Australia denies using Chinese spy case to influence Taiwan elections

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Gary Richard Cowan. (Australian Office Taipei photo)

Gary Richard Cowan. (Australian Office Taipei photo)

The Australian representative office in Taipei said Tuesday (Jan. 21) that its government's disclosure of a case involving a self-confessed spy from China, who was seeking asylum in Canberra late last year, was not aimed at influencing Taiwan's general elections, as has been alleged.

In an exclusive interview with CNA Tuesday, Gary Richard Cowan, head of the Australian Office Taipei, said there was no truth to the allegations that the Australia government or people were seeking to influence Taiwan's election.

"There is no circumstance under which Australia would seek to interfere in an election in Taiwan," Cowan said, adding that only the Taiwanese people have the right to choose their leader and decide who should represent them.

The case of the self-confessed Chinese spy Wang Liqiang (王立強) was reported in the Sydney Morning Herald and other Australian media outlets last November, during the campaign leading up to Taiwan's presidential and legislative elections on Jan. 11.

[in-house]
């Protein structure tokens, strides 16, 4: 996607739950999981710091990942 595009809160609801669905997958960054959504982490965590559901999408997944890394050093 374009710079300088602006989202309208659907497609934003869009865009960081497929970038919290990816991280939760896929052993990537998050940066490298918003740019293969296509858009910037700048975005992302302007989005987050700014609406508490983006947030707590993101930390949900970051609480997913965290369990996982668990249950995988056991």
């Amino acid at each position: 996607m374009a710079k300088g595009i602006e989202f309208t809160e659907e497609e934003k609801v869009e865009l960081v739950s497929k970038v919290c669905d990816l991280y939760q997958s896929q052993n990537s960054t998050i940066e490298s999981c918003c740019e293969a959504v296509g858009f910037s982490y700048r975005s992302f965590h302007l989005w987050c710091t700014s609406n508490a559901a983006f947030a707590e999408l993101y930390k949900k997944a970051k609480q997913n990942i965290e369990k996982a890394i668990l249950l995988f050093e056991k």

According to the reports, Wang went to Australia's counter-espionage agency last October with information on how China's intelligence officers had been funding and conducting spying operations in Hong Kong, Taiwan and Australia.

China's law enforcement agencies denied the reports, saying Wang was a fugitive wanted for fraud.

In Taiwan, some news commentators said the timing of the reports indicated that the Australian government had fed Wang's story to the media in a bid to help Taiwan's President Tsai Ing-wen (蔡英文) win her second term.

Cowan, however, said that was not the case, as the Australian government does not take sides in Taiwan politics.

"Australia has had longstanding and good relations with people across the political spectrum in Taiwan for a long time, and we expect that to continue," Cowan said.

He congratulated Tsai, her running mate Lai Ching-te (賴清德), and all the legislators-elect on their victory and lauded Taiwan's democratic development since its period of martial law ended in 1987.

On the question of future cooperation between Australia and Taiwan, Cowan said the focus will be on education, trade, energy and science.

This year, he said, the theme of the bilateral relations is "discover Taiwan, discover Australia," as chosen by his office.

Meanwhile, Cowan expressed thanks to the Taiwan government for donating 6,000 respirator masks to Australia, which is battling a series of devastating bushfires, and to the Taiwan Red Cross for launching a donation drive.

Cowan urged the Taiwanese people to continue visiting, studying, working and investing in Australia, saying those are the best ways to support the country's recovery.

"The emergency is ending," he said. "We are very much open for business and looking forward to welcoming people there."